Planting Trees To Reduce Our Carbon Footprint
We are never going to stop travelling, even under Covid rules we still make short journeys to the beach, and as soon as this is under control, we'll be hunting waves again around the world. Surfing's carbon footprint as an activity is pretty horrendous per head, yes if you compare it to business travel etc. it's nothing, but per head of surfing population we are pumping the stuff out.
So we have put together a series of features about offsetting CO2, written by scientists, not surfers to explain exactly how it all works, and what is the best way to do things. This goes for the actual act of travel, to offsetting. So to start with here are a few takeaways today -
1. It is better to take longer, fewer journeys, than to take many short ones. What does that mean? Two months in Indo or Central America, staying at a beach lodge, walking to the surf, is better, even though the flight is longer, than five or six chart hits in Europe.
2. If you can, do not solo road trip, the more of you in one car the better, but we knew that. But of course that has to be balanced by turning up at spots and creating an insta crowd as well.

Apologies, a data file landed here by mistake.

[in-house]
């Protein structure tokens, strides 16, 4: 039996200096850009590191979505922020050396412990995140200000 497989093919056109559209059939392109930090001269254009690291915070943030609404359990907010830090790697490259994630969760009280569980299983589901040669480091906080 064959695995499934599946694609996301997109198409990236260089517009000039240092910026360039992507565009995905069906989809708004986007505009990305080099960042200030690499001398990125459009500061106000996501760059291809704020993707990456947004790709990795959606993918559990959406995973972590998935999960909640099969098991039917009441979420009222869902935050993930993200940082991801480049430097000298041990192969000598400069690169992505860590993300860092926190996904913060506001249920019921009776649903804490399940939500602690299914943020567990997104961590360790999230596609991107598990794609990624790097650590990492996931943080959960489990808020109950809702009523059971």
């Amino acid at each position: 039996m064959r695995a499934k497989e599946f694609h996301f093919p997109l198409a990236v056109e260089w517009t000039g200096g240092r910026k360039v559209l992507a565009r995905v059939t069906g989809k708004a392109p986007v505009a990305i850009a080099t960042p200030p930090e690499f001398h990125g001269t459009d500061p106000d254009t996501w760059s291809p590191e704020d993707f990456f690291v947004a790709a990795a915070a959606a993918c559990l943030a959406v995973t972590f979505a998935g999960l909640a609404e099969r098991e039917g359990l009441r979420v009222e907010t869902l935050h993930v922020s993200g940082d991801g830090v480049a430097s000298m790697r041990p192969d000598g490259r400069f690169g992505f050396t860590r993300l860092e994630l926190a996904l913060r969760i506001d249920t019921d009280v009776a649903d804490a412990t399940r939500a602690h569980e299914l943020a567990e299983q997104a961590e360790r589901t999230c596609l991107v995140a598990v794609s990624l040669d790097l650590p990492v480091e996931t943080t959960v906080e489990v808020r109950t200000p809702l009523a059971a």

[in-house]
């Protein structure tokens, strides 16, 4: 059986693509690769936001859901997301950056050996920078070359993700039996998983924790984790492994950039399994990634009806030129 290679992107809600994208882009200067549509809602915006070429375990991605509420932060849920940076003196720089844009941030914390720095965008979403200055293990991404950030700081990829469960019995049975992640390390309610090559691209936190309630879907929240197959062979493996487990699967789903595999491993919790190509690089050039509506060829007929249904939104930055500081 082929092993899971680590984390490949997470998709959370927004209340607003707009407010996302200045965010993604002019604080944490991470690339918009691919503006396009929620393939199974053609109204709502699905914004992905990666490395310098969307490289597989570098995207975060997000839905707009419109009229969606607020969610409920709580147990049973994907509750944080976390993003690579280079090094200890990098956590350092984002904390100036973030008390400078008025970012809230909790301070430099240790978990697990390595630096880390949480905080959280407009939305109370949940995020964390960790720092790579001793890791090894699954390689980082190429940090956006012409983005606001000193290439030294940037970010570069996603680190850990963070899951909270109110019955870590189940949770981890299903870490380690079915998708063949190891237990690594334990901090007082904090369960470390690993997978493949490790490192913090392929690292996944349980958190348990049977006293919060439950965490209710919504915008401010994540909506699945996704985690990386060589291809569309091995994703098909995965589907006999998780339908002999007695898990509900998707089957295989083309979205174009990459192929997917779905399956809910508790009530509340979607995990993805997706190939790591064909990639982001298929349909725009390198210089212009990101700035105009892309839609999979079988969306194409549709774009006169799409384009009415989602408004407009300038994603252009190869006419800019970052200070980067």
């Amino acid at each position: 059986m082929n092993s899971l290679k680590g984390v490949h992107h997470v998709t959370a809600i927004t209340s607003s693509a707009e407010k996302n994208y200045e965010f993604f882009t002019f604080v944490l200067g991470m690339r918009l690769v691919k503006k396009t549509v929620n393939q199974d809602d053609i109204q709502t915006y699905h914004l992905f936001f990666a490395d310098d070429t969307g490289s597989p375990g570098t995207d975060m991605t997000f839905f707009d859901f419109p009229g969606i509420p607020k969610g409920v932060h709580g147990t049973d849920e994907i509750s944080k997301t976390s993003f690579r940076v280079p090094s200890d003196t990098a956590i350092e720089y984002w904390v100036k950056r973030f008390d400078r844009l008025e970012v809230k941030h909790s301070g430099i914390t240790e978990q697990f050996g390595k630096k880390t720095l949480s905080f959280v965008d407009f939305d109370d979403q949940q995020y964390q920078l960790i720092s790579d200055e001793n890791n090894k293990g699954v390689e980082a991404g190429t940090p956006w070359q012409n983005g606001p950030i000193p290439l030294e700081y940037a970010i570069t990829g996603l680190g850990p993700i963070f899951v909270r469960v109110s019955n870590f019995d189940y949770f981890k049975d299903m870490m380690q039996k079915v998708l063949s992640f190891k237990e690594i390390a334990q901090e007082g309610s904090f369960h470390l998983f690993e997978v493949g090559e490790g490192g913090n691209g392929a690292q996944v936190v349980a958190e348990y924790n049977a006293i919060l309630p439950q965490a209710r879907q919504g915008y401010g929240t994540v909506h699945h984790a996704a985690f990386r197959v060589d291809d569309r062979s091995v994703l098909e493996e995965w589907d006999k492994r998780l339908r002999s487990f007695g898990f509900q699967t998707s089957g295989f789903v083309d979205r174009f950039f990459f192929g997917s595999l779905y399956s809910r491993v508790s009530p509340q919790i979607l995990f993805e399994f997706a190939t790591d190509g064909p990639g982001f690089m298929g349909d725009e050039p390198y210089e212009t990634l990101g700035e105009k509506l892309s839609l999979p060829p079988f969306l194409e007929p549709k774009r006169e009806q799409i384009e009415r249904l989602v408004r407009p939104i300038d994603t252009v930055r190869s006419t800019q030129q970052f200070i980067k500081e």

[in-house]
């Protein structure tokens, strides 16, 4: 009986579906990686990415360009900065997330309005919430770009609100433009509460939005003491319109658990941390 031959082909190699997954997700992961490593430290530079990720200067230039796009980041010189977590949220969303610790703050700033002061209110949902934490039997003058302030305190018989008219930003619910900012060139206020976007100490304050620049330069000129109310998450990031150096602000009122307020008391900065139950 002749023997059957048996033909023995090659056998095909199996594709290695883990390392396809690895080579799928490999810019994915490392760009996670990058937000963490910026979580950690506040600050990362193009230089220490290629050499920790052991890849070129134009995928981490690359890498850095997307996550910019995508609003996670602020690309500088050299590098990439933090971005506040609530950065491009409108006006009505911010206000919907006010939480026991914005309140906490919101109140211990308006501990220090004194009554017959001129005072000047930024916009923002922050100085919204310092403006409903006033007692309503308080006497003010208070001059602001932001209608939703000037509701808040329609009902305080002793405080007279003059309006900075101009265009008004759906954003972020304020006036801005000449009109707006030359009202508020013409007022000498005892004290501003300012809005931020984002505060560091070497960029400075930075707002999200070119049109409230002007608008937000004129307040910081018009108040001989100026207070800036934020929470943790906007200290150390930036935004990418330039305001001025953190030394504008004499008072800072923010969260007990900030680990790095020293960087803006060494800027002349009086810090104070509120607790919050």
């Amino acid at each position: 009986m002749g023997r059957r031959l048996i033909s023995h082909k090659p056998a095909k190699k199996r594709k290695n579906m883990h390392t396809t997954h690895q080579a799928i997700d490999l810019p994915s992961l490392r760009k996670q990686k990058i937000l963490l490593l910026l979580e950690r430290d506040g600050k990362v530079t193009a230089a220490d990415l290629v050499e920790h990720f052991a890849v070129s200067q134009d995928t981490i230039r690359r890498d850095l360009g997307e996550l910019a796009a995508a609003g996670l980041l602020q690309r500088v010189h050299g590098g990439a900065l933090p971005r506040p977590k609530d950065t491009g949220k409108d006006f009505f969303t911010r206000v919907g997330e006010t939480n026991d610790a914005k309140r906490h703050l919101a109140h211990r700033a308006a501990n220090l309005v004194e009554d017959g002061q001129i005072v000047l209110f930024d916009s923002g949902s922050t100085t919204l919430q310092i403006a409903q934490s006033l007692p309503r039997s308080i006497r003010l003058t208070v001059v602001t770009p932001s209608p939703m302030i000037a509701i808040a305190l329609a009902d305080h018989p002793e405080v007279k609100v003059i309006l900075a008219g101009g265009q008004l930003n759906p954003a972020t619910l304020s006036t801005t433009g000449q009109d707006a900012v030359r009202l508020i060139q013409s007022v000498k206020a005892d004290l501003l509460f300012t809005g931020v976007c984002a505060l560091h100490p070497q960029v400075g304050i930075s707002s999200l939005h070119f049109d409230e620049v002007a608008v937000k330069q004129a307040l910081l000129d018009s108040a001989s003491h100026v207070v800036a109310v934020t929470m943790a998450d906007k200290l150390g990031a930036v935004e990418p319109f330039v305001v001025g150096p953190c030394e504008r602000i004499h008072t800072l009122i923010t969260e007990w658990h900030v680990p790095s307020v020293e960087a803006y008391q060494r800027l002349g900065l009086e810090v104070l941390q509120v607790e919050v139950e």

3. If you can, only travel by public mass transit, train to airport, buses around the country you're going to. We know there are hurdles, starting right here in Cornwall for example you're not allowed a surfboard on a train to London...
There are three levels to CO2 offsetting, we're going to explore them each at length, but her mis a starting point.
Protecting existing mature forests and woodlands is more important than planting new ones. Mature forests are already absorbing at a maximum rate, and are constantly re-generating, it takes years for forests to mature, so protection is number one. This goes for sea grass meadows and kelp forests as well.
Plant native, so like Fergal, Matt Smith and Mitch Corbett are doing at Hometree in Ireland, plant species that should be there. This helps biodiversity and extra growth. Likewise, plant native around the oceans, Mangroves, sea grass and kelp all do the same things, and actually absorb CO2 quicker than a lot of terrestrial plants, check out Seatrees from sustaiblesurf.
Planting non-native/commercial. To be clear a lot of larger CO2 tree planting operations are often linked to commercial forestry. This is a good and bad thing, on a plus side when you buy a flight and you're skint, adding a couple of quid on to plant trees is easy. But, you have to remember these trees don't reach maturity and stay there, and whilst they do help, there is no doubt. They will be cut and then replaced. The other downside is, unlike native forests they do nothing for the environment and bio-diversity, if you've ever taken a walk on forestry commission land, looked down those rows, it's a virtual desert of life. That said better to plant something than nothing.
Thats an intro, if you read no more over the next couple of weeks, then take these snippets away.